- rpcbadclnt: unused

* procN (N = vers): <vs_nproc> <null> <getattr> <setattr> <lookup> <access> <readlink> <read> <write> <create> <mkdir> <symlink> <mknod> <remove> <rmdir> <rename> <link> <readdir> <readdirplus> <fsstat> <fsinfo> <pathconf> <commit>
- vs_nproc: number of procedures for NFS version
  . v2: nfsproc.c, 18
  . v3: nfs3proc.c, 22
  - v4, nfs4proc.c, 2
- statistics: generated from NFS operations at runtime

* proc4ops: <ops> <x..y>
- ops: the definition of LAST_NFS4_OP, OP_RELEASE_LOCKOWNER = 39, plus 1 (so 40); defined in nfs4.h
- x..y: the array of nfs_opcount up to LAST_NFS4_OP (nfsdstats.nfs4_opcount[i])

NFSD debug flags

 * knfsd debug flags
#define NFSDDBG_SOCK            0x0001
#define NFSDDBG_FH              0x0002
#define NFSDDBG_EXPORT          0x0004
#define NFSDDBG_SVC             0x0008
#define NFSDDBG_PROC            0x0010
#define NFSDDBG_FILEOP          0x0020
#define NFSDDBG_AUTH            0x0040
#define NFSDDBG_REPCACHE        0x0080
#define NFSDDBG_XDR             0x0100
#define NFSDDBG_LOCKD           0x0200
#define NFSDDBG_ALL             0x7FFF
#define NFSDDBG_NOCHANGE        0xFFFF

NFS debug flags

 * NFS debug flags
#define NFSDBG_VFS              0x0001
#define NFSDBG_DIRCACHE         0x0002
#define NFSDBG_LOOKUPCACHE      0x0004
#define NFSDBG_PAGECACHE        0x0008
#define NFSDBG_PROC             0x0010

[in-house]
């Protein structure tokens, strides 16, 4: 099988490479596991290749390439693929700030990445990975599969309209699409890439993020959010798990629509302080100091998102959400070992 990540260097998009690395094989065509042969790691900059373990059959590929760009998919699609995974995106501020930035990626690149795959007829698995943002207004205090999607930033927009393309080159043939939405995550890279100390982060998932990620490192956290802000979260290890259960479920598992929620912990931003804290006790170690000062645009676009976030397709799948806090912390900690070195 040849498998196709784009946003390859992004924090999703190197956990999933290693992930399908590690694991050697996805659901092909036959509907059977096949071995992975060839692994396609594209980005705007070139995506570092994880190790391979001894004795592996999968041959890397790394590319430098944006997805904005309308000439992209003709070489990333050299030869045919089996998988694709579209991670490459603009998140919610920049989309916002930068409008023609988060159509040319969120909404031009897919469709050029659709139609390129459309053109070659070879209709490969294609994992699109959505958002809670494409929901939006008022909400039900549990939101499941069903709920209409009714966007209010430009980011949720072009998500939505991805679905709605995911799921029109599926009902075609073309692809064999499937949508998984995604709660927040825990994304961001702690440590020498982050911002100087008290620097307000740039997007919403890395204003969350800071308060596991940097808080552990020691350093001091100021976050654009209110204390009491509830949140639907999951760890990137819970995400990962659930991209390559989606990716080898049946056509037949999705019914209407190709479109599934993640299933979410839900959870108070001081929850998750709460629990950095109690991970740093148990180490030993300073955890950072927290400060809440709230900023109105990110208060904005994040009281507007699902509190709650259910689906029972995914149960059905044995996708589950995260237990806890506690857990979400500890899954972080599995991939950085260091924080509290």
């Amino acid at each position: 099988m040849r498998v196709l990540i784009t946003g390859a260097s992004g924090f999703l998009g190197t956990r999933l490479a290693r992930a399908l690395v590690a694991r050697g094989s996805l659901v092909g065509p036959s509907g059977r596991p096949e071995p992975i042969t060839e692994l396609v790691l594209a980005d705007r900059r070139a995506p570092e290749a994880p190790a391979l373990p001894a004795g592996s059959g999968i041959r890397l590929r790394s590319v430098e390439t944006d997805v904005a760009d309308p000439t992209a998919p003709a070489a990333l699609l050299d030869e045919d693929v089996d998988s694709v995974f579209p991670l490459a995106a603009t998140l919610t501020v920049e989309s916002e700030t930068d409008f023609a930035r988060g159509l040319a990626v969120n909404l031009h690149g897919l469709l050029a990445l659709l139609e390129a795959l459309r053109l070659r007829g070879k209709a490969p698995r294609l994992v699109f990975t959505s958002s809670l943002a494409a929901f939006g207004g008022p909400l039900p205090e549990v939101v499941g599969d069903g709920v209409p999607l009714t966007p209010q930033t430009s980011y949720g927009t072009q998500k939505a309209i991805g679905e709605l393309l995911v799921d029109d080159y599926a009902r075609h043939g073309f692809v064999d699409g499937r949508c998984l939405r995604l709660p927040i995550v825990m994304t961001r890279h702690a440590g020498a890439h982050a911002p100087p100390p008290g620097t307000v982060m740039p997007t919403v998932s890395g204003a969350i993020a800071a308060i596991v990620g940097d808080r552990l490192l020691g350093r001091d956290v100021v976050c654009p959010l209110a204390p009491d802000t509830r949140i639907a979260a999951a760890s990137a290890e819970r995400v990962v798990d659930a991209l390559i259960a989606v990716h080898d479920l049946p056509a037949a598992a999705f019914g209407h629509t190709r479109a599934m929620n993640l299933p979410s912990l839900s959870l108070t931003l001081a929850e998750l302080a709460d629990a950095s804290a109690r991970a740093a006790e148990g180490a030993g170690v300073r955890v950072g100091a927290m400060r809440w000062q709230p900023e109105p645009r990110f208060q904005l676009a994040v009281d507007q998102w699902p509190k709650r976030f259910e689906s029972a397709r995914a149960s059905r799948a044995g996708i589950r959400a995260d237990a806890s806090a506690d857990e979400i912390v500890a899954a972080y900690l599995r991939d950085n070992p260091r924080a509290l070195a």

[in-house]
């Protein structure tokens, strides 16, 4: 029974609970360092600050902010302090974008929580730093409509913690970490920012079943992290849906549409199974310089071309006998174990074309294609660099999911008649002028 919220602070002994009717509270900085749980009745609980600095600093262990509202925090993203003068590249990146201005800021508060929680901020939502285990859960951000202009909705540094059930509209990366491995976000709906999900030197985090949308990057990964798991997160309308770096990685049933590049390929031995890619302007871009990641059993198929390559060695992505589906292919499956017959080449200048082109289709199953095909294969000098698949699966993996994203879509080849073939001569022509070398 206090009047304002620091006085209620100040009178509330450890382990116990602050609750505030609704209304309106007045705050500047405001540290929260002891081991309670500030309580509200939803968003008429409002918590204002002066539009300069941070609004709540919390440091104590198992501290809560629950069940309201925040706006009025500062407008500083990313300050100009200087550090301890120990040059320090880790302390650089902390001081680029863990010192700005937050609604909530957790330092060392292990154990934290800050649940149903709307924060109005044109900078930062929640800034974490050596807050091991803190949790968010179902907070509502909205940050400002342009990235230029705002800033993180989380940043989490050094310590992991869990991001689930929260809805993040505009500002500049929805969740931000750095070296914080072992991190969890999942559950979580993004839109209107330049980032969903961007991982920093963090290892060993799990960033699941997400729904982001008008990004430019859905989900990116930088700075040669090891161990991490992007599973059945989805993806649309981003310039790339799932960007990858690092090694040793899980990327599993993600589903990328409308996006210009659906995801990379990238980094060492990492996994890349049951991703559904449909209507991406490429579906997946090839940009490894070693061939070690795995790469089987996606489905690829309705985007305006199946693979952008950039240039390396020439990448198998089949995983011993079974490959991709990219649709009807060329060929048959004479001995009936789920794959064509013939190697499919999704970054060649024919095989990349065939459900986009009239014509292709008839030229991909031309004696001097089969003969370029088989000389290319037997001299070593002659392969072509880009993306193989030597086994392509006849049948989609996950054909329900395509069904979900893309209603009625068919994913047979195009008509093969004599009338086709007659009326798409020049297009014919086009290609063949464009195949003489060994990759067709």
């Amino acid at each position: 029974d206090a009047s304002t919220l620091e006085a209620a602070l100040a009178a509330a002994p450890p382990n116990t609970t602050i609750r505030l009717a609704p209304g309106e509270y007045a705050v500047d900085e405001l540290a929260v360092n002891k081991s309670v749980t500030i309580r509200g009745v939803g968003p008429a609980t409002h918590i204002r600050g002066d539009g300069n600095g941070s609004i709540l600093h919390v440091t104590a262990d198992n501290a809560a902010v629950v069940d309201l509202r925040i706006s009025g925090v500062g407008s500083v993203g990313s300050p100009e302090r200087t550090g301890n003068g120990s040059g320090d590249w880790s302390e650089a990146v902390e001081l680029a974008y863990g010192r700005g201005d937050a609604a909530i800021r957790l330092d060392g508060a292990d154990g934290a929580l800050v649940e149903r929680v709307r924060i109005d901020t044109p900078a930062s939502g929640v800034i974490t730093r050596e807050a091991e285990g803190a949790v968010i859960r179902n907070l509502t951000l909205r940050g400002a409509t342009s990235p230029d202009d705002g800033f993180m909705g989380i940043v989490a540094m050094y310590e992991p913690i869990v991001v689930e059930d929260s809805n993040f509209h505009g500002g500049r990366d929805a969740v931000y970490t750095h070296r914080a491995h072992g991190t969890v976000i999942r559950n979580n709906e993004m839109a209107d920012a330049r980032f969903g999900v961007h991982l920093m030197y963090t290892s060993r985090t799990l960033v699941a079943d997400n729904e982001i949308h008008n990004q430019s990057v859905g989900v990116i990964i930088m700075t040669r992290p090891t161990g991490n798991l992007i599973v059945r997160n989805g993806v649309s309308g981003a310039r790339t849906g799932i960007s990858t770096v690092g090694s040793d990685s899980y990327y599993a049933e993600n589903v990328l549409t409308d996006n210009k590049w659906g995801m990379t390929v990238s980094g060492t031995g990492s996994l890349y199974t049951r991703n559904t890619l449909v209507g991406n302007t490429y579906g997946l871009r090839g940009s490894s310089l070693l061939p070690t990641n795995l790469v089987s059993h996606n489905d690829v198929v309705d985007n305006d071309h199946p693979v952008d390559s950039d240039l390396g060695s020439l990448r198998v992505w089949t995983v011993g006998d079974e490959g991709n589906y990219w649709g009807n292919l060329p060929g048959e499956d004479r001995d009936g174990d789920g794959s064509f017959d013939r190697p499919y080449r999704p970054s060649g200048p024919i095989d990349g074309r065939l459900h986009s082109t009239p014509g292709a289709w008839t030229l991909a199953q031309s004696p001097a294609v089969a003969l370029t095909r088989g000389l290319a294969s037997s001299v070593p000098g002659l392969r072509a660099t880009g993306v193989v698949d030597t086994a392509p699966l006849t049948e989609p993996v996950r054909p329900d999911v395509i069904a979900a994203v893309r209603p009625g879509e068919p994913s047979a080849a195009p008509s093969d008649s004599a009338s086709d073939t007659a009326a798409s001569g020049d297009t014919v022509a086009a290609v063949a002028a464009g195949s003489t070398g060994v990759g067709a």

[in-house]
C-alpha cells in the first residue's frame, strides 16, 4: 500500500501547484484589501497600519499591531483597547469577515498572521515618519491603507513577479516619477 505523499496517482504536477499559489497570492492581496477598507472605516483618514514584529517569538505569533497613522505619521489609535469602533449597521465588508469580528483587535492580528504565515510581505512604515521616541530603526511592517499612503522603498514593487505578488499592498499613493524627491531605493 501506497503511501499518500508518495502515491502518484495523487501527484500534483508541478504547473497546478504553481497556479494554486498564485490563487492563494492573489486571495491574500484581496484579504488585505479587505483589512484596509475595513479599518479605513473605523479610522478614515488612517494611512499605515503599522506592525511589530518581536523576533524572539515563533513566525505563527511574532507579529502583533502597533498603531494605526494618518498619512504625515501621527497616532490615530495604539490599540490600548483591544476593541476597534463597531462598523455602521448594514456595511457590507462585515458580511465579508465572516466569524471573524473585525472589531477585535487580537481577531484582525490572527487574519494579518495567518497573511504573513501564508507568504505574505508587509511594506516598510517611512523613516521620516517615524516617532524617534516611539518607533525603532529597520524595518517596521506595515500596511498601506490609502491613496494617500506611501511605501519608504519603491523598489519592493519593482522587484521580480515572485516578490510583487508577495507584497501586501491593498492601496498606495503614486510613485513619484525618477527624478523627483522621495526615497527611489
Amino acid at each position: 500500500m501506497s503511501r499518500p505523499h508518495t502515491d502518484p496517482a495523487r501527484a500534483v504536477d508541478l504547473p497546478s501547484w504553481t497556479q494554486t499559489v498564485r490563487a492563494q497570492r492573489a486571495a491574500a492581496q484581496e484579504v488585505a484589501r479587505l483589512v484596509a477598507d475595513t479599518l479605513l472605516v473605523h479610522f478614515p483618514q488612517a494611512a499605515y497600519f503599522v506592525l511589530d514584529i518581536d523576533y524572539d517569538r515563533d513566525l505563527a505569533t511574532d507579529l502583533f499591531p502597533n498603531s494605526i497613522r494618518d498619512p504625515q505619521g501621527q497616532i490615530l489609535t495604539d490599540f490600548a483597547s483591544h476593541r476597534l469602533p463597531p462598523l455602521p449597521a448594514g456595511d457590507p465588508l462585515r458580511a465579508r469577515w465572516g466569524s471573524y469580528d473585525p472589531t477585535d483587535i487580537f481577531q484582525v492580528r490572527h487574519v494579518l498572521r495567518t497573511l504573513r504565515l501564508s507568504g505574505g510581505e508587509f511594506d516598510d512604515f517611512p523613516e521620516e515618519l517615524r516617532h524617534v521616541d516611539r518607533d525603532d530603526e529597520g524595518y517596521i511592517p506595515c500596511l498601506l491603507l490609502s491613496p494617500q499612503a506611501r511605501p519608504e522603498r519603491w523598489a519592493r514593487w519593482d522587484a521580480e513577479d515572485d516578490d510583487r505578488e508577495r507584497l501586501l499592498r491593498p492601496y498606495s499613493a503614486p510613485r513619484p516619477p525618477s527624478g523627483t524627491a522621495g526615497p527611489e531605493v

#define NFSDBG_XDR              0x0020
#define NFSDBG_FILE             0x0040
#define NFSDBG_ROOT             0x0080
#define NFSDBG_CALLBACK         0x0100
#define NFSDBG_CLIENT           0x0200
#define NFSDBG_MOUNT            0x0400
#define NFSDBG_FSCACHE          0x0800
#define NFSDBG_PNFS             0x1000
#define NFSDBG_PNFS_LD          0x2000
#define NFSDBG_STATE            0x4000
#define NFSDBG_ALL              0xFFFF

NLM debug flags

 * Debug flags
#define NLMDBG_SVC		0x0001
#define NLMDBG_CLIENT		0x0002
#define NLMDBG_CLNTLOCK		0x0004
#define NLMDBG_SVCLOCK		0x0008
#define NLMDBG_MONITOR		0x0010
#define NLMDBG_CLNTSUBS		0x0020
#define NLMDBG_SVCSUBS		0x0040
#define NLMDBG_HOSTCACHE	0x0080
#define NLMDBG_XDR		0x0100
#define NLMDBG_ALL		0x7fff

RPC debug flags

 * RPC debug facilities
#define RPCDBG_XPRT             0x0001
#define RPCDBG_CALL             0x0002
#define RPCDBG_DEBUG            0x0004
#define RPCDBG_NFS              0x0008
#define RPCDBG_AUTH             0x0010
#define RPCDBG_BIND             0x0020
#define RPCDBG_SCHED            0x0040
#define RPCDBG_TRANS            0x0080
#define RPCDBG_SVCXPRT          0x0100
#define RPCDBG_SVCDSP           0x0200
#define RPCDBG_MISC             0x0400
#define RPCDBG_CACHE            0x0800
#define RPCDBG_ALL              0x7fff

General Notes

  • While the number of threads can be increased at runtime via an echo to /proc/fs/nfsd/threads, the cache size (double the threads, see the ra line of /proc/net/rpc/nfsd) is not dynamic. The NFS daemon must be restarted with the new thread size during initialization in order for the thread cache to properly adjust.





如果所有文件的属主都是 nobody 并且使用了 NFSv4,请在客户端和服务器端同时做到:

  • 在使用 systemd 时,确认 nfs-idmapd 服务已启动。
  • 在使用初始化脚本(initscripts)时,确认/etc/conf.d/nfs-common.conf 文件中的 NEED_IDMAPD 选项已设置为 YES

某些系统在侦测“FQDN-主机名”这种格式时似乎工作不正常。On some systems detecting the domain from FQDN minus hostname does not seem to work reliably. 如果经过上述更正以后文件仍然显示属主为 nobody, 请编辑 /etc/idmapd.conf 文件,确认 Domain 选项已设置为 FQDN-主机名 形式。例如:


Verbosity = 7
Pipefs-Directory = /var/lib/nfs/rpc_pipefs
Domain = yourdomain.local


Nobody-User = nobody
Nobody-Group = nobody


Method = nsswitch

如果 nfs-idmapd.service 因无法打开 Pipefs-directory 而拒绝启动,请创建 /etc/idmapd.conf 并添加 '/nfs',然后重启守护进程。